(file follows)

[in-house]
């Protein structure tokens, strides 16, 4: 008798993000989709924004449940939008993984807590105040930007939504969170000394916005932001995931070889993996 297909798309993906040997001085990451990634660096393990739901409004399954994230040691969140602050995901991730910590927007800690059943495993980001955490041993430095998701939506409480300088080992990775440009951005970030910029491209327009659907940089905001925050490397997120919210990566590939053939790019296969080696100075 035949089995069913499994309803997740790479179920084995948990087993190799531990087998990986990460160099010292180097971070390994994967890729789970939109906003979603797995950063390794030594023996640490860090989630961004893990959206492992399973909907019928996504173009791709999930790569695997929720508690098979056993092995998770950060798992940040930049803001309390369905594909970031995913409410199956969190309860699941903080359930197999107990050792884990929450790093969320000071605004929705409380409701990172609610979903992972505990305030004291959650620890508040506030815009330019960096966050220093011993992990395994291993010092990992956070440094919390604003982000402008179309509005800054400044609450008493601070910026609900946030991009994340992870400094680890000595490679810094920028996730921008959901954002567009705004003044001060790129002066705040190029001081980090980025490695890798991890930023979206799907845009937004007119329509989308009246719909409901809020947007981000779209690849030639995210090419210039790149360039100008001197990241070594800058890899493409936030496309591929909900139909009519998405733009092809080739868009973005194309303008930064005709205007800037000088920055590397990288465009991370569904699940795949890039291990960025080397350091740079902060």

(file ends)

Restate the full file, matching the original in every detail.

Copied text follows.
[in-house]
């Protein structure tokens, strides 16, 4: 008798993000989709924004449940939008993984807590105040930007939504969170000394916005932001995931070889993996 297909798309993906040997001085990451990634660096393990739901409004399954994230040691969140602050995901991730910590927007800690059943495993980001955490041993430095998701939506409480300088080992990775440009951005970030910029491209327009659907940089905001925050490397997120919210990566590939053939790019296969080696100075 035949089995069913499994309803997740790479179920084995948990087993190799531990087998990986990460160099010292180097971070390994994967890729789970939109906003979603797995950063390794030594023996640490860090989630961004893990959206492992399973909907019928996504173009791709999930790569695997929720508690098979056993092995998770950060798992940040930049803001309390369905594909970031995913409410199956969190309860699941903080359930197999107990050792884990929450790093969320000071605004929705409380409701990172609610979903992972505990305030004291959650620890508040506030815009330019960096966050220093011993992990395994291993010092990992956070440094919390604003982000402008179309509005800054400044609450008493601070910026609900946030991009994340992870400094680890000595490679810094920028996730921008959901954002567009705004003044001060790129002066705040190029001081980090980025490695890798991890930023979206799907845009937004007119329509989308009246719909409901809020947007981000779209690849030639995210090419210039790149360039100008001197990241070594800058890899493409936030496309591929909900139909009519998405733009092809080739868009973005194309303008930064005709205007800037000088920055590397990288465009991370569904699940795949890039291990960025080397350091740079902060």